Over the last couple of days, a few tools and basics in terms of reversing and debugging firmware were introduced and explanatory shown here in form of the ‘The hacker’s lab’ article series by @VVid0w and me.
To make the wheel go round or at least roll a few meters without stopping I thought I‘d add this series, since it is also on my list of things I want to do anyway.
So what are we talking about here?
The general idea is that I will be building my own little reversing lab at home, since until now I mostly used top notch hardware/tools for playing around with which I had access to through my work. As some of you may know already I am still a student and cannot afford to buy tools worth multiple thousands of $. Therefore, the article series will also be my attempt to build a low- to medium-range cost lab combined with a hopefully fun project.
Yes I know most of the stuff which comes cheap has to be replaced by better functioning stuff eventually. Mostly this will happen sooner than later… Therefore, I will give my two cents on the tools I purchased and may ask more experienced users here for their opinions or recommendations along the way.
So where am I standing right now. What is my status quo? The answer is I am starting from scratch.
What I have so far:
• Bus Pirate : Status - ready
• Multimeter : Status - ready
• Logic analyzer : Status – ordered and on the way
Now some may think: “Phew, what the heck, that’s not a lot to work with!” That is correct. I told you I (or we) will start from zero so documenting this will be fun and exciting and all my struggles will be revealed along the way …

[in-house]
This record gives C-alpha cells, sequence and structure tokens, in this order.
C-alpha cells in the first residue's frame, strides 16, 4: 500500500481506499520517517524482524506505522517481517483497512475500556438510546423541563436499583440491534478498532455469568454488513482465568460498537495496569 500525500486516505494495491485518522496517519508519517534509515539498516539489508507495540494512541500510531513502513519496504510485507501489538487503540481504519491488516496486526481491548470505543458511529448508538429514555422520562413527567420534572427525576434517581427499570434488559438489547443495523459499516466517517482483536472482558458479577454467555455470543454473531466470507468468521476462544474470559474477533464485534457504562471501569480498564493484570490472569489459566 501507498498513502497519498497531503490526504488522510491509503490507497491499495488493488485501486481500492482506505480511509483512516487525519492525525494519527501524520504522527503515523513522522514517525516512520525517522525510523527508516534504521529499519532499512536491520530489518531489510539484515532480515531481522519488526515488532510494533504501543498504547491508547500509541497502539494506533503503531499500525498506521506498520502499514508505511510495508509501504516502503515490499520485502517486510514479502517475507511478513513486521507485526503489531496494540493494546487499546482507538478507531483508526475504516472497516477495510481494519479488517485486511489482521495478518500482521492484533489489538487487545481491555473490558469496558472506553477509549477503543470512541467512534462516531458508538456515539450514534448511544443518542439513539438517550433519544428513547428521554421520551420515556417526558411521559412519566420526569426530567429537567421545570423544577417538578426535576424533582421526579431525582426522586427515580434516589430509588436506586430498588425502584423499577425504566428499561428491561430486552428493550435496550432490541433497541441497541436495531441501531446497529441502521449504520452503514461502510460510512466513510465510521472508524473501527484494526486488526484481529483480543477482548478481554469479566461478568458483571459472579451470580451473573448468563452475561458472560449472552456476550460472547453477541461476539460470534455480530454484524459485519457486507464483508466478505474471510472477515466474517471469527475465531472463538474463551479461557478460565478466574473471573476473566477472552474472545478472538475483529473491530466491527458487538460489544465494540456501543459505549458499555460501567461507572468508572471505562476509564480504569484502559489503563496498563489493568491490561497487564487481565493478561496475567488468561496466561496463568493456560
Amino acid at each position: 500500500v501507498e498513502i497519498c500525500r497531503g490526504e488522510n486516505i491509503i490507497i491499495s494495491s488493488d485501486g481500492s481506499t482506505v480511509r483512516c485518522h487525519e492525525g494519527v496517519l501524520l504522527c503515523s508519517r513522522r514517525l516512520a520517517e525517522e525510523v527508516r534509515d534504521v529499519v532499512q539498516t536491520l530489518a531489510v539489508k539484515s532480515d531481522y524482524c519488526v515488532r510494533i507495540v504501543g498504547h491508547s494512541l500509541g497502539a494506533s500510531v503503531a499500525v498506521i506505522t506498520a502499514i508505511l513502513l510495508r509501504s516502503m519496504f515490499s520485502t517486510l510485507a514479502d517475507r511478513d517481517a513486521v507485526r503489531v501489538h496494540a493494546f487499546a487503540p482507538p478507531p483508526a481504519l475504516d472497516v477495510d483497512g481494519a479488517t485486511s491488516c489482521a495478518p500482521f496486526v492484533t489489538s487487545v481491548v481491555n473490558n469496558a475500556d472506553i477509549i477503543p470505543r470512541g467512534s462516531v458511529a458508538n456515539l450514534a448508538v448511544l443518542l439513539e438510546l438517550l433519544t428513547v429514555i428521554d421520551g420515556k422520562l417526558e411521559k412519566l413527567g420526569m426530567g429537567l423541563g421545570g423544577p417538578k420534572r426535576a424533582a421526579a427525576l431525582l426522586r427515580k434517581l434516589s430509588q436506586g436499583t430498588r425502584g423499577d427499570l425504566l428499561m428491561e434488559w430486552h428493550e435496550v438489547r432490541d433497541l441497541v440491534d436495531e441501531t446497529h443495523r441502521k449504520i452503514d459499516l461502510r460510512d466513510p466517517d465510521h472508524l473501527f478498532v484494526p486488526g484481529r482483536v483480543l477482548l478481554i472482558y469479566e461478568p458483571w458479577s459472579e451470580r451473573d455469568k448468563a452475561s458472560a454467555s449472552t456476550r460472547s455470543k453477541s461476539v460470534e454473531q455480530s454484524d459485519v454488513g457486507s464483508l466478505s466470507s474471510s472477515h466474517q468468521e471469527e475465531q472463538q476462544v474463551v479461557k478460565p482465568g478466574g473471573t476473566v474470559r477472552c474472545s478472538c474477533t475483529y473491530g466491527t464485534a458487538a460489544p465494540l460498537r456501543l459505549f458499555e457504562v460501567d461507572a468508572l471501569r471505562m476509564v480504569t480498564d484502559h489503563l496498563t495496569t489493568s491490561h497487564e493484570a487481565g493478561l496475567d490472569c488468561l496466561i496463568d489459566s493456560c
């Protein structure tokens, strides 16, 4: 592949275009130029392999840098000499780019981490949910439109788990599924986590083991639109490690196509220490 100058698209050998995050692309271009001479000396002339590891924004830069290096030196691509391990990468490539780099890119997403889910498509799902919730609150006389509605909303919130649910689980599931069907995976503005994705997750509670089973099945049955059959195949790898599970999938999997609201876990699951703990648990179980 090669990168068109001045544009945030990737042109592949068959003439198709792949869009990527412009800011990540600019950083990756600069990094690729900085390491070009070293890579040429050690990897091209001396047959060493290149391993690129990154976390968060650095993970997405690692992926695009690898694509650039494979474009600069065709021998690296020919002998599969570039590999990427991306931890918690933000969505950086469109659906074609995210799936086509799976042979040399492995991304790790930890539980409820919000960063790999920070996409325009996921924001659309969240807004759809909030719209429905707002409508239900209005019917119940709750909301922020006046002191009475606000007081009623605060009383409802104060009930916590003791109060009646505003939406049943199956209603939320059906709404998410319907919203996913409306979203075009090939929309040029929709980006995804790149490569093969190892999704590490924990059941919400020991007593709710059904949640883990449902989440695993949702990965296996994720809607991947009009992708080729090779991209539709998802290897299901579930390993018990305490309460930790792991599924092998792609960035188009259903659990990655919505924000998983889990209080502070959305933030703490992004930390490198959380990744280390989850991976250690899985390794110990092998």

For the Multimeter I first bought a cheap $30 one and thought “This will be fine. What could possibly go wrong?” Well much, I guess. I will not name the brand because it seems to be a local one here distributed only a few countries in Europe. All I will say is it felt and behaved like a toy for first graders so whatever… I sent it back and looked for a decent Multimeter that is affordable and fits the purpose of the low- to mid-range budget lab.
I ended up at Fluke, which seems to be the ultimate solution for a high price. In the end, I still bought the Fluke115 for whopping $150. After the first ‘hands on’, I felt satisfied with what I got though. It will be my life companion…
What is next on my list to buy:
• A freaking table to work on
• Digital Oscilloscope
• Soldering station
Now enough of this preface and advertising cough. Part 1 with the first steps and revealing the project will be up soon.
TL;DR: Will be building a low/medium cost reversing lab to start my projects at home. Already experienced my first struggle with the first purchase. Updates soon.